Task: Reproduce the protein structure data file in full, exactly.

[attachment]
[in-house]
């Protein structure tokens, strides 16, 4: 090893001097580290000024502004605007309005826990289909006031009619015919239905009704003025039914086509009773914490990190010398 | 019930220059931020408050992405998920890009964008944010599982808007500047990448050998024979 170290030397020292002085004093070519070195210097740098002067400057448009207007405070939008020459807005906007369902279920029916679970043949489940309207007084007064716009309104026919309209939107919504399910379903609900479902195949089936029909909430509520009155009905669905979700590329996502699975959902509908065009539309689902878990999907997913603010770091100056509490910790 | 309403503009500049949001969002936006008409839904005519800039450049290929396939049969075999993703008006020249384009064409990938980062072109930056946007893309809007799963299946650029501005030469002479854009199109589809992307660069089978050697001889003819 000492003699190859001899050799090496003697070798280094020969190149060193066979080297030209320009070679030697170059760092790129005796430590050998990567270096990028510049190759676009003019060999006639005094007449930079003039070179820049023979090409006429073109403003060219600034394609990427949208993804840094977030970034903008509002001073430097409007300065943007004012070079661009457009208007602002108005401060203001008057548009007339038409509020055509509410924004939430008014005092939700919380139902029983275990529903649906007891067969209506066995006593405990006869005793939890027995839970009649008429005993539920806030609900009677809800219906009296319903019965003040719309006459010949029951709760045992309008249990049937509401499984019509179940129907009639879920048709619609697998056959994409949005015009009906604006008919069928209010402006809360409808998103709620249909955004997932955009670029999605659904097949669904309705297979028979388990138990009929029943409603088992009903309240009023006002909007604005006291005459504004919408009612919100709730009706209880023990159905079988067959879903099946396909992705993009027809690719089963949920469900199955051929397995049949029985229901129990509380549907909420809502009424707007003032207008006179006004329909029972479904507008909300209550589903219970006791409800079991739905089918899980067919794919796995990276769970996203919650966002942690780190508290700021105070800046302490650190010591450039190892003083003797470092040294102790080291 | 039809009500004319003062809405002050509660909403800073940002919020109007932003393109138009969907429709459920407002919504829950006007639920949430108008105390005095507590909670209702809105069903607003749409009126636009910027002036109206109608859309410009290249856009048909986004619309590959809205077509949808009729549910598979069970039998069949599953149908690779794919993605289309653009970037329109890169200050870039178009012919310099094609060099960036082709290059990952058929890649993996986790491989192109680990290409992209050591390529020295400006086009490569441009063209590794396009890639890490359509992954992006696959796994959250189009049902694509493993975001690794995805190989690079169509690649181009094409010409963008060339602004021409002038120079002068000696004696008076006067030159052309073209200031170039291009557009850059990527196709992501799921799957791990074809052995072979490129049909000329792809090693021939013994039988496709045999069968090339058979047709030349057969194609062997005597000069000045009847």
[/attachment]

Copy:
[in-house]
């Protein structure tokens, strides 16, 4: 090893001097580290000024502004605007309005826990289909006031009619015919239905009704003025039914086509009773914490990190010398 | 019930220059931020408050992405998920890009964008944010599982808007500047990448050998024979 170290030397020292002085004093070519070195210097740098002067400057448009207007405070939008020459807005906007369902279920029916679970043949489940309207007084007064716009309104026919309209939107919504399910379903609900479902195949089936029909909430509520009155009905669905979700590329996502699975959902509908065009539309689902878990999907997913603010770091100056509490910790 | 309403503009500049949001969002936006008409839904005519800039450049290929396939049969075999993703008006020249384009064409990938980062072109930056946007893309809007799963299946650029501005030469002479854009199109589809992307660069089978050697001889003819 000492003699190859001899050799090496003697070798280094020969190149060193066979080297030209320009070679030697170059760092790129005796430590050998990567270096990028510049190759676009003019060999006639005094007449930079003039070179820049023979090409006429073109403003060219600034394609990427949208993804840094977030970034903008509002001073430097409007300065943007004012070079661009457009208007602002108005401060203001008057548009007339038409509020055509509410924004939430008014005092939700919380139902029983275990529903649906007891067969209506066995006593405990006869005793939890027995839970009649008429005993539920806030609900009677809800219906009296319903019965003040719309006459010949029951709760045992309008249990049937509401499984019509179940129907009639879920048709619609697998056959994409949005015009009906604006008919069928209010402006809360409808998103709620249909955004997932955009670029999605659904097949669904309705297979028979388990138990009929029943409603088992009903309240009023006002909007604005006291005459504004919408009612919100709730009706209880023990159905079988067959879903099946396909992705993009027809690719089963949920469900199955051929397995049949029985229901129990509380549907909420809502009424707007003032207008006179006004329909029972479904507008909300209550589903219970006791409800079991739905089918899980067919794919796995990276769970996203919650966002942690780190508290700021105070800046302490650190010591450039190892003083003797470092040294102790080291 | 039809009500004319003062809405002050509660909403800073940002919020109007932003393109138009969907429709459920407002919504829950006007639920949430108008105390005095507590909670209702809105069903607003749409009126636009910027002036109206109608859309410009290249856009048909986004619309590959809205077509949808009729549910598979069970039998069949599953149908690779794919993605289309653009970037329109890169200050870039178009012919310099094609060099960036082709290059990952058929890649993996986790491989192109680990290409992209050591390529020295400006086009490569441009063209590794396009890639890490359509992954992006696959796994959250189009049902694509493993975001690794995805190989690079169509690649181009094409010409963008060339602004021409002038120079002068000696004696008076006067030159052309073209200031170039291009557009850059990527196709992501799921799957791990074809052995072979490129049909000329792809090693021939013994039988496709045999069968090339058979047709030349057969194609062997005597000069000045009847």